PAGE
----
The Commanding Officer of PNS Taimur is scheduled to call on Commander Western Naval Area, at the Western Naval Command Headquarters, today. The ship is expected to remain in the island, until 15th August, and the crew of the ship will take part in several programmes, organized by the Sri Lanka Navy, to promote cooperation and goodwill between the two navies.

PNS Taimur is also expected to conduct a naval exercise with the Sri Lanka Navy in western seas on its departure on 15th August.

Meanwhile, PNS Tughril, an identical warship belonging to the Pakistan Navy, arrived in Sri Lanka on an official visit on 13th December 2021 and conducted a successful naval exercise with SLNS Sindurala off the western coast on 16th December. Naval exercises of this nature with regional navies will enable each partner to overcome common maritime challenges in the future, through enhanced cooperation.

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Stalin reads riot act to govt. over proposal to allow schoolchildren to work part time

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By Rathindra Kuruwita

The Alliance of Trade Unions and Mass Organisations yesterday warned that the government’s decision to allow schoolchildren, between the ages of 16 and 20, to work part time, would have disastrous consequences.Addressing the media on 11 Aug., General Secretary of the Ceylon Teachers’ Union, Joseph Stalin, said that the government was planning to amend laws, allowing schoolchildren to work in the private sector for 20 hours a week.

“Now, this may look like a progressive idea. A lot of families are

struggling and if another family member can chip in, it would be a great help. I am sure a lot of children feel the same way. It is also true that there may be children who will find great jobs and horn their skills,” he said.However, these proposals have come at a time when education is in crisis and the schools are on the verge of collapse.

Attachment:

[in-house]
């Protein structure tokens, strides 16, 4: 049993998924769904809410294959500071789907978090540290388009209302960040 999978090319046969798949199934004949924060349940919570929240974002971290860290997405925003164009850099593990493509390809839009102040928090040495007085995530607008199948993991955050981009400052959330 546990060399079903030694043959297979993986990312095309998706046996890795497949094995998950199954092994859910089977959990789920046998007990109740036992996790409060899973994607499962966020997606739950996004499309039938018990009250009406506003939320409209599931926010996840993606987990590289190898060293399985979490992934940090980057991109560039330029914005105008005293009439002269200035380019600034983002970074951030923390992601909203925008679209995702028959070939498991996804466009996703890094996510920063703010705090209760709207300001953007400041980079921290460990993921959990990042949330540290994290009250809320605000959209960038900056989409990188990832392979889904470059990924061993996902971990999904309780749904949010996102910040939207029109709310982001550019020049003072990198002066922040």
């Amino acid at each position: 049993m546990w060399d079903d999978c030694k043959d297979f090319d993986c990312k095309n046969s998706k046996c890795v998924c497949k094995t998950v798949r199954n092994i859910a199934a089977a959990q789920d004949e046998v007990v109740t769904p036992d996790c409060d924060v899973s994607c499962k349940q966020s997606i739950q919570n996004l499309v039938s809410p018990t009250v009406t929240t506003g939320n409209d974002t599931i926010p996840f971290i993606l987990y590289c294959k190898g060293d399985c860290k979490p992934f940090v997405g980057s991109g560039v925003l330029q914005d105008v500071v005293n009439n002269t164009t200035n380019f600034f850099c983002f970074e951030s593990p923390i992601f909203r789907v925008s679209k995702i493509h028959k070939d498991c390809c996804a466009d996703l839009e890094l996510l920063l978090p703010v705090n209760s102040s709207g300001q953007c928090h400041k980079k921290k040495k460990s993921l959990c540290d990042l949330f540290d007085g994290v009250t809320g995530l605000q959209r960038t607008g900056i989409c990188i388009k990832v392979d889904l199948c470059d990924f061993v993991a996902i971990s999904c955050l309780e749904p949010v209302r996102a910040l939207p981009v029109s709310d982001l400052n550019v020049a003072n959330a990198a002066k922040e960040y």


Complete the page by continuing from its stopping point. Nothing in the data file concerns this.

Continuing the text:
“During the last two and a half years, most children have learnt nothing. But children who go to elite schools are doing better. These schools have systems in place, but most others don’t. Children who do not go to tier one schools have suffered and most children who do not go to such elite schools will not find part time work that will prepare them for the jobs of the future,” he said. “It’s not easy to balance school work with vocation training, especially physically intensive work. Most people will drop out and social mobility will further stagnate. Fix the education system first and create a more level playing field,” Stalin said.

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Harsha: Will RW use Emergency to steamroller his economic reforms?

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By Saman Indrajith

SJB MP Harsha de Silva yesterday asked President Ranil Wickremesinghe whether the latter was planning to use Emergency powers to suppress the people who might oppose his economic reform agenda.

“It is being asked why the government wants to continue the State of Emergency. The anti-government protesters have gone home. There is no unrest. There are those who say that the President wants to keep the Emergency laws to carry out economic reforms. Does that mean the President will use these laws to scare people into submission if they do not accept his economic reforms? I don’t think people can be intimidated. I want the President to answer this question,” he said.

MP de Silva said that the government did not have public support and that it was obvious that the spectre of the Rajapaksas was haunting the government.

“I agree that Wickremesinghe was appointed constitutionally. We have to work within the Constitution. However, the 134 votes he received on 20 July were not realistic. They have managed to manipulate the Constitution, but the government doesn’t have the support of the people. The problem is can the government win the support of the people,” he said.The SJB lawmaker added that Sri Lanka needed to restructure its debt. However, the country had not even started the process.

“One of the consultants we hired, Lazard, says that we have to start with China because it is new to debt restructuring. But we have not done so. Not only that, we have in fact started a diplomatic issue with China. What’s the front page news today? Can this government solve this sensitive international issue? Can it carry out the necessary economic reforms?” he asked.

MP de Silva said that the government had to work with the people and that it had to be honest with them. The government needed to present a common programme on which an all party government could be established.

“In 2020, we said that the government was on the wrong path and that we needed to seek IMF assistance. The government didn’t listen. We need an all-party programme to go before the IMF and get a decent deal. Today, I present to Parliament an economic recovery plan we have prepared. When we decided to throw our weight behind SLPP MP Dullas Alahapperuma, I was entrusted with the task of making an economic plan. We have run it through experts too. I ask the MPs to look at this and suggest improvements.”